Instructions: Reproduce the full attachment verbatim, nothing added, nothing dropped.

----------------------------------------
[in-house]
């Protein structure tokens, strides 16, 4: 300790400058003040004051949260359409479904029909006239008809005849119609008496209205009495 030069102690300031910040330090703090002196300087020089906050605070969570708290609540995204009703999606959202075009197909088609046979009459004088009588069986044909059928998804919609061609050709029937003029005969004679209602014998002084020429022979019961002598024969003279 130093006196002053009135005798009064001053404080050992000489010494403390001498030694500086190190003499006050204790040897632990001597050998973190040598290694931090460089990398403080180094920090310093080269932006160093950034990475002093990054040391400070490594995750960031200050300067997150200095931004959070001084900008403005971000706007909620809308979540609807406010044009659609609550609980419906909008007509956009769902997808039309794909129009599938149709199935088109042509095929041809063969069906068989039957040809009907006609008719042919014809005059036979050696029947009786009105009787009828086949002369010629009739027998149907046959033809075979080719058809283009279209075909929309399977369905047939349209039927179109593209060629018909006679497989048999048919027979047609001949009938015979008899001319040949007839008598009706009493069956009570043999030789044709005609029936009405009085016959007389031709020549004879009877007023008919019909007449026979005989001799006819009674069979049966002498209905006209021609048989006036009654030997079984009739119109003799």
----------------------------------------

[in-house]
């Protein structure tokens, strides 16, 4: 300790400058003040004051949260359409479904029909006239008809005849119609008496209205009495 030069102690300031910040330090703090002196300087020089906050605070969570708290609540995204009703999606959202075009197909088609046979009459004088009588069986044909059928998804919609061609050709029937003029005969004679209602014998002084020429022979019961002598024969003279 130093006196002053009135005798009064001053404080050992000489010494403390001498030694500086190190003499006050204790040897632990001597050998973190040598290694931090460089990398403080180094920090310093080269932006160093950034990475002093990054040391400070490594995750960031200050300067997150200095931004959070001084900008403005971000706007909620809308979540609807406010044009659609609550609980419906909008007509956009769902997808039309794909129009599938149709199935088109042509095929041809063969069906068989039957040809009907006609008719042919014809005059036979050696029947009786009105009787009828086949002369010629009739027998149907046959033809075979080719058809283009279209075909929309399977369905047939349209039927179109593209060629018909006679497989048999048919027979047609001949009938015979008899001319040949007839008598009706009493069956009570043999030789044709005609029936009405009085016959007389031709020549004879009877007023008919019909007449026979005989001799006819009674069979049966002498209905006209021609048989006036009654030997079984009739119109003799």